Forget China: This is the Real Reason McDonald's Should Be Worried
October could turn into a horror show for McDonald's , and we're not just talking about Halloween or the tainted food scandal by its Chinese food supplier that's still haunting it.
No, the burger chain could be losing market share here at home in the breakfast daypart it has dominated for so long, and that could send chills of terror down investors' spines.
Customers fled McDonald's Japan division after the tainted meat scandal broke in July. Photo: Flickr user Achim Hepp.
Earlier this week, McDonald's Holding, the Japanese division in which the U.S. burger chain owns a 49.9% stake, said it expected to post for 2014 a net loss of 17 billion yen, or $156.7 million, the first time in 11 years that it hasn't turned a profit. While that in and of itself is bad, the magnitude of the loss is what's scary. Last year the division had generated a profit of 5.17 billion yen, and until the supplier scandal broke in July it had been forecasting a profit of as much as 6 billion yen.
Of course McDonald's pulled its guidance immediately after it was revealed former supplier Shanghai Husi was using meat well past its expiration date, and the restaurant warned things could get ugly, but this is still a significant turn of fortunes and as McDonald's Holdings CEO Sarah Casanova declared, "Customers have expressed a lack of confidence in our food quality."
But piling on that bad news is an ominous warning for McDonald's back here at home.
Yum! Brands reported earnings on October 7, 2014 that also exhibited the same terrifying flight of customers from its China division as both KFC and Pizza Hut reported dramatically lower same restaurant sales. However, an otherwise seemingly little noticed detail in its earnings conference call with analysts portends even more bad tidings coming McDonald's way.
Yum!'s Taco Bell unit reported a rather lackluster 3% increase in domestic comps during a time in which it was engaged in some high-profile promotional activity, which ought to have produced better (and larger) numbers. But more telling was that driving those comps higher was actually a 6% jump in sales of its new breakfast menu offerings (and a little bit of pricing action too).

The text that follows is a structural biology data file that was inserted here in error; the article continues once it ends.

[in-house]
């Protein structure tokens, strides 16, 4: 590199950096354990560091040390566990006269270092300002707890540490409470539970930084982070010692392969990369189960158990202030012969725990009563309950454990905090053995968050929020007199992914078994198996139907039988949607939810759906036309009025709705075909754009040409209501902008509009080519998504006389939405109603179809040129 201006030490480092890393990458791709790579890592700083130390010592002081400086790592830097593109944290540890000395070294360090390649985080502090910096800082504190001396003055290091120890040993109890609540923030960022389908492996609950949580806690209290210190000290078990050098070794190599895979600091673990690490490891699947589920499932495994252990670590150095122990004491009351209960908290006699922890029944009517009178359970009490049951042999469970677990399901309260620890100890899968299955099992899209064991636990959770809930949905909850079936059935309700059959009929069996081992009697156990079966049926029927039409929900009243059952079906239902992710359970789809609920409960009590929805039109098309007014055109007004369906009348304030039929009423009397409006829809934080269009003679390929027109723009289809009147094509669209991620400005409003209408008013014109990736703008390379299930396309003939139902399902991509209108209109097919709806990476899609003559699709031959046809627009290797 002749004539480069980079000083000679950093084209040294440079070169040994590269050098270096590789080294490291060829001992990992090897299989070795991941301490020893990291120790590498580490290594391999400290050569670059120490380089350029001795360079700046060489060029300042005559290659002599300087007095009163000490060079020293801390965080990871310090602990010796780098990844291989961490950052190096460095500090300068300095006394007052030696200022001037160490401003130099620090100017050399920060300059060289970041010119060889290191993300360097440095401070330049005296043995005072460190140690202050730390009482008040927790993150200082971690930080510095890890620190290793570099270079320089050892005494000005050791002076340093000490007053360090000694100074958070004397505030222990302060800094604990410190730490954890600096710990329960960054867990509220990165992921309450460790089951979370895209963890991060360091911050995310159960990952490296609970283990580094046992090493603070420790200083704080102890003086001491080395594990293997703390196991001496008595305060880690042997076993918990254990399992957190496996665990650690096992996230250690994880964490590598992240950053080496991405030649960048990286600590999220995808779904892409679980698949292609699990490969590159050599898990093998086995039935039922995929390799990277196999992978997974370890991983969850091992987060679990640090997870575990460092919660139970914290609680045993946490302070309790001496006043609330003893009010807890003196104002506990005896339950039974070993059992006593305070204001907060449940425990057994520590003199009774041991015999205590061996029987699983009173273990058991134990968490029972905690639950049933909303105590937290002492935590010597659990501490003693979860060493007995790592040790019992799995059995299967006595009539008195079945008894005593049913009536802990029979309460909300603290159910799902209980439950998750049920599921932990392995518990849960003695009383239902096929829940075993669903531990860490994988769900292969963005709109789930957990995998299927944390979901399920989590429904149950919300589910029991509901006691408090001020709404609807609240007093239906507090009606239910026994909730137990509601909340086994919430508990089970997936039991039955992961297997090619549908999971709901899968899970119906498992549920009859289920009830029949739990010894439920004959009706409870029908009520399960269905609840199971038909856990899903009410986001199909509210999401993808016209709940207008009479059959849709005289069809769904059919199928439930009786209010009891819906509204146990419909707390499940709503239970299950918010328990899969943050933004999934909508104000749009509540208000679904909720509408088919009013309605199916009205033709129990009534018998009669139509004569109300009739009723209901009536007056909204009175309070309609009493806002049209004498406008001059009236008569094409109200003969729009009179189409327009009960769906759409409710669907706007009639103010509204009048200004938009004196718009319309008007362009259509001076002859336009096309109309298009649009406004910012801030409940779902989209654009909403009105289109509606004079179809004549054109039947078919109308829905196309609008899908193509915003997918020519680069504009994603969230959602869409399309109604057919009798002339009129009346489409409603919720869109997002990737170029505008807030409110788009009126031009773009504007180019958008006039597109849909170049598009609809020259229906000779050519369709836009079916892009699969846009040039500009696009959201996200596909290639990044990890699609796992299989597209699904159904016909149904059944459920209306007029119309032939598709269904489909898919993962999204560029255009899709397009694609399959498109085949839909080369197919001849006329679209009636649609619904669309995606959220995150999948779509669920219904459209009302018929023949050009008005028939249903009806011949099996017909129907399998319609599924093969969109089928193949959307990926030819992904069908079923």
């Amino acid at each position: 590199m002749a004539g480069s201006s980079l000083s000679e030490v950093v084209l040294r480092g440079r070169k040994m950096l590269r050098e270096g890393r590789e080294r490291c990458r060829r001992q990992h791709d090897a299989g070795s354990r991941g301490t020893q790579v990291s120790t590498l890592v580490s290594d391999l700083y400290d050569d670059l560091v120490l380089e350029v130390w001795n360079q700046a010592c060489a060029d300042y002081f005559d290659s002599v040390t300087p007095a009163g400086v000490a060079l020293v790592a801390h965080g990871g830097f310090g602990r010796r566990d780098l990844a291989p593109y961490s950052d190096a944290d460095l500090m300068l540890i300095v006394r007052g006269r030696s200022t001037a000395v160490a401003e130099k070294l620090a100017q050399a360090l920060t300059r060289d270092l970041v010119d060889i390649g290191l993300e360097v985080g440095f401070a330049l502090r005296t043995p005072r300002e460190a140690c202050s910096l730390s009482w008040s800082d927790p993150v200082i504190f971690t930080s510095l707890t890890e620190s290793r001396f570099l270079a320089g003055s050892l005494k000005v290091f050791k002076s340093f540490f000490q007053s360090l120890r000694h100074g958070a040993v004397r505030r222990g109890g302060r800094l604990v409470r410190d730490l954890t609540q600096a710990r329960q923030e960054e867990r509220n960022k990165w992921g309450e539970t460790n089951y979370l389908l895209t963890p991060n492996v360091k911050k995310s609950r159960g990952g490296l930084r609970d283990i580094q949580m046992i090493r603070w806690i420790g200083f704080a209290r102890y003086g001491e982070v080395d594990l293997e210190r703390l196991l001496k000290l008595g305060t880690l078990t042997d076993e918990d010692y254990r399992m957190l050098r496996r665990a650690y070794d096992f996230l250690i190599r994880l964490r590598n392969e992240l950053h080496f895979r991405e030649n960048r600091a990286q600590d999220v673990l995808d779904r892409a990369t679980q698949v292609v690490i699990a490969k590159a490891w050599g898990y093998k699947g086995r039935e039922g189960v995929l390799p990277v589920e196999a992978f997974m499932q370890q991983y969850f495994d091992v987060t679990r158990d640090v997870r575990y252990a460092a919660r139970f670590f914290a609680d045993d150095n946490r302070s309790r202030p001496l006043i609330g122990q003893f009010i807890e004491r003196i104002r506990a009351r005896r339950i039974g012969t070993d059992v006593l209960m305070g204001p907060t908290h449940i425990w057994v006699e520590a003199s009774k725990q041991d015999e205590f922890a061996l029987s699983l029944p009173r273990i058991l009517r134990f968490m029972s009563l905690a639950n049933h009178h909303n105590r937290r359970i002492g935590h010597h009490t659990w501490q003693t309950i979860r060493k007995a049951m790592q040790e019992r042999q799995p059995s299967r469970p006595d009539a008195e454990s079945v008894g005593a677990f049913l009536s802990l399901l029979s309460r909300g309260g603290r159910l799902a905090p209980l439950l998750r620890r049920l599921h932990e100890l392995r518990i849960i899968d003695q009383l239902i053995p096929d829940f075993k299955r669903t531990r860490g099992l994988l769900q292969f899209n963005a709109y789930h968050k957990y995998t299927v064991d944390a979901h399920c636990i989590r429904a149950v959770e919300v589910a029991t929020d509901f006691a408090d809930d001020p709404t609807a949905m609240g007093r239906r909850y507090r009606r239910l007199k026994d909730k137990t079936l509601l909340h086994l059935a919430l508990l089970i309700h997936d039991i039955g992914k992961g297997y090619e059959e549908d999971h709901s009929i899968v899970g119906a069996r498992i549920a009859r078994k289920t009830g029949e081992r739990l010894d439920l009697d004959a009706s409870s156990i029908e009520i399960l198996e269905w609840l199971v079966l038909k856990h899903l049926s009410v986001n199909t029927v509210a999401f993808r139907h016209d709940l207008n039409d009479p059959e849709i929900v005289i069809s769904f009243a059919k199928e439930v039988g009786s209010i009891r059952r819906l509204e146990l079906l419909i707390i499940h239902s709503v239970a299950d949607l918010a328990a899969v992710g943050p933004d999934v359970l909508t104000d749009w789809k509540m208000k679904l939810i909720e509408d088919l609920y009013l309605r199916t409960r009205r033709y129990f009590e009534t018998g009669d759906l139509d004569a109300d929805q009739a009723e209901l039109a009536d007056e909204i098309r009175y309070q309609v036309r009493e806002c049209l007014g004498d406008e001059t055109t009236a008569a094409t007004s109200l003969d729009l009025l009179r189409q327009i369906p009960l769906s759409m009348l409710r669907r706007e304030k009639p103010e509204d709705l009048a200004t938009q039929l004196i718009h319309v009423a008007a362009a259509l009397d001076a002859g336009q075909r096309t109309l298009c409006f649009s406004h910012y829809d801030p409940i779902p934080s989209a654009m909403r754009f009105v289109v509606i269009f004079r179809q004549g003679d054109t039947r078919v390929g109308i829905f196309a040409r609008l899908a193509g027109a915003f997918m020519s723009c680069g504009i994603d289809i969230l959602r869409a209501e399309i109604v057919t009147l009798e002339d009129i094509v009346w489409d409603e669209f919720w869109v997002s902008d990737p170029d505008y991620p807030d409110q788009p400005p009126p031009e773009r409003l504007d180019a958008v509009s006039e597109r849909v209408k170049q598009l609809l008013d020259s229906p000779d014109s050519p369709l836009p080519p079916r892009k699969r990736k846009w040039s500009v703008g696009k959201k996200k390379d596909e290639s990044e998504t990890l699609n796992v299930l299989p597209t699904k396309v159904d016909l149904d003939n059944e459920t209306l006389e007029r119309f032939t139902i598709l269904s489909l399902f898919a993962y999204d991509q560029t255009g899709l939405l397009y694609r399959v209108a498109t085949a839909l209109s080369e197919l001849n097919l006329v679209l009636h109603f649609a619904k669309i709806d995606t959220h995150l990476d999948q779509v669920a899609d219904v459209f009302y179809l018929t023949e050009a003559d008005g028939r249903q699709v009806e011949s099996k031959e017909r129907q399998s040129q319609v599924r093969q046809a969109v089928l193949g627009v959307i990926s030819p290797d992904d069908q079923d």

That means Yum! looks like it stumbled badly in the lunch and dinner dayparts, but performed quite well in breakfast -- the morning meal that McDonald's has simply owned. If Taco Bell is scoring big points with its Breakfast Burrito, then the burger flipper is likely to have lost a lot of ground with its own menu.
There has been a lot of attention being paid to breakfast these days, and restaurants not traditionally associated with the daypart have suddenly taken an interest. White Castle, anyone?
The researchers at Technomic estimate McDonald's has a 31% market share of the daypart, which generates 20% of its $28.1 billion in annual worldwide revenue. Arguably a lot of that is due to its McCafe coffee, which McDonald's had to start giving away for free just to keep patrons coming in the door.
It resorted to the giveaway program in April, soon after its rivals began offering breakfast, a move that allowed it to record flat comps for the month, the first time since last October they weren't negative. But as sales immediately resumed their freefall, it turned once again to the freebies in September in hopes of stemming the customer exodus. If Taco Bell's results are any indication, going to the free coffee give-away again will prove to be a failure.
McDonald's reports its earnings on Oct. 21. Considering how its business is going in the Asia-Pacific region, and the inroads being made by rivals here at home, Halloween could end up being a very scary time indeed for McDonald's investors.
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The article Forget China: This is the Real Reason McDonald's Should Be Worried originally appeared on Fool.com.FollowRich Duprey's coverage of all the restaurant industry's most important news and developments. He has no position in any stocks mentioned. The Motley Fool recommends McDonald's. Try any of our Foolish newsletter services free for 30 days. We Fools may not all hold the same opinions, but we all believe that considering a diverse range of insights makes us better investors. The Motley Fool has a disclosure policy.
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